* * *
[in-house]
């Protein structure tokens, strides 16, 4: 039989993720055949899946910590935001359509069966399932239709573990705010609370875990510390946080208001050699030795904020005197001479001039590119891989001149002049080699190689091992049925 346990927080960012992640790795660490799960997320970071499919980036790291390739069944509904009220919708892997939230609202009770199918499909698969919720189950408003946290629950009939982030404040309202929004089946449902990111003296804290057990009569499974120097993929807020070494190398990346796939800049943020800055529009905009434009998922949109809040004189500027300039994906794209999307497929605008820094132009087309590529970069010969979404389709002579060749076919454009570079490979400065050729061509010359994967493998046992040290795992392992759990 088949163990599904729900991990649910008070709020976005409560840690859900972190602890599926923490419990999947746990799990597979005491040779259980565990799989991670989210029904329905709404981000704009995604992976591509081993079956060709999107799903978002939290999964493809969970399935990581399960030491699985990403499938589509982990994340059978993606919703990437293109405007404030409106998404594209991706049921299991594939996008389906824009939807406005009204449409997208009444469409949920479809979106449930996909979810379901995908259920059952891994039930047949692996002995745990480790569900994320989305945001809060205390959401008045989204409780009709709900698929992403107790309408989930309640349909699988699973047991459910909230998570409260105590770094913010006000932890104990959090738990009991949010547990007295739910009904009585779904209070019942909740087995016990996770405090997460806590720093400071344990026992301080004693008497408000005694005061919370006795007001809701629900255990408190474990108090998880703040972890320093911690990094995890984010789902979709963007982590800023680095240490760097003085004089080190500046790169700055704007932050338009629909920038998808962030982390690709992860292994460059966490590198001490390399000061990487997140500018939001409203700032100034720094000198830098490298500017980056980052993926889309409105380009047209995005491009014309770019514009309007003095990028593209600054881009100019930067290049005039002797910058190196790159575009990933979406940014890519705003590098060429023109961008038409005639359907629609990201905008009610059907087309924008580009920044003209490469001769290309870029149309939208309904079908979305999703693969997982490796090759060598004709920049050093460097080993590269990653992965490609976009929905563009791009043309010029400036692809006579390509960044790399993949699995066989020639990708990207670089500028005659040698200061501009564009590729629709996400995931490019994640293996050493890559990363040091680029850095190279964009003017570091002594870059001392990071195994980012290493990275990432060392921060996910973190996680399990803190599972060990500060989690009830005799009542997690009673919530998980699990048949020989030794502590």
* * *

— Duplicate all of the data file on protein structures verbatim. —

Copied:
[in-house]
């Protein structure tokens, strides 16, 4: 039989993720055949899946910590935001359509069966399932239709573990705010609370875990510390946080208001050699030795904020005197001479001039590119891989001149002049080699190689091992049925 346990927080960012992640790795660490799960997320970071499919980036790291390739069944509904009220919708892997939230609202009770199918499909698969919720189950408003946290629950009939982030404040309202929004089946449902990111003296804290057990009569499974120097993929807020070494190398990346796939800049943020800055529009905009434009998922949109809040004189500027300039994906794209999307497929605008820094132009087309590529970069010969979404389709002579060749076919454009570079490979400065050729061509010359994967493998046992040290795992392992759990 088949163990599904729900991990649910008070709020976005409560840690859900972190602890599926923490419990999947746990799990597979005491040779259980565990799989991670989210029904329905709404981000704009995604992976591509081993079956060709999107799903978002939290999964493809969970399935990581399960030491699985990403499938589509982990994340059978993606919703990437293109405007404030409106998404594209991706049921299991594939996008389906824009939807406005009204449409997208009444469409949920479809979106449930996909979810379901995908259920059952891994039930047949692996002995745990480790569900994320989305945001809060205390959401008045989204409780009709709900698929992403107790309408989930309640349909699988699973047991459910909230998570409260105590770094913010006000932890104990959090738990009991949010547990007295739910009904009585779904209070019942909740087995016990996770405090997460806590720093400071344990026992301080004693008497408000005694005061919370006795007001809701629900255990408190474990108090998880703040972890320093911690990094995890984010789902979709963007982590800023680095240490760097003085004089080190500046790169700055704007932050338009629909920038998808962030982390690709992860292994460059966490590198001490390399000061990487997140500018939001409203700032100034720094000198830098490298500017980056980052993926889309409105380009047209995005491009014309770019514009309007003095990028593209600054881009100019930067290049005039002797910058190196790159575009990933979406940014890519705003590098060429023109961008038409005639359907629609990201905008009610059907087309924008580009920044003209490469001769290309870029149309939208309904079908979305999703693969997982490796090759060598004709920049050093460097080993590269990653992965490609976009929905563009791009043309010029400036692809006579390509960044790399993949699995066989020639990708990207670089500028005659040698200061501009564009590729629709996400995931490019994640293996050493890559990363040091680029850095190279964009003017570091002594870059001392990071195994980012290493990275990432060392921060996910973190996680399990803190599972060990500060989690009830005799009542997690009673919530998980699990048949020989030794502590």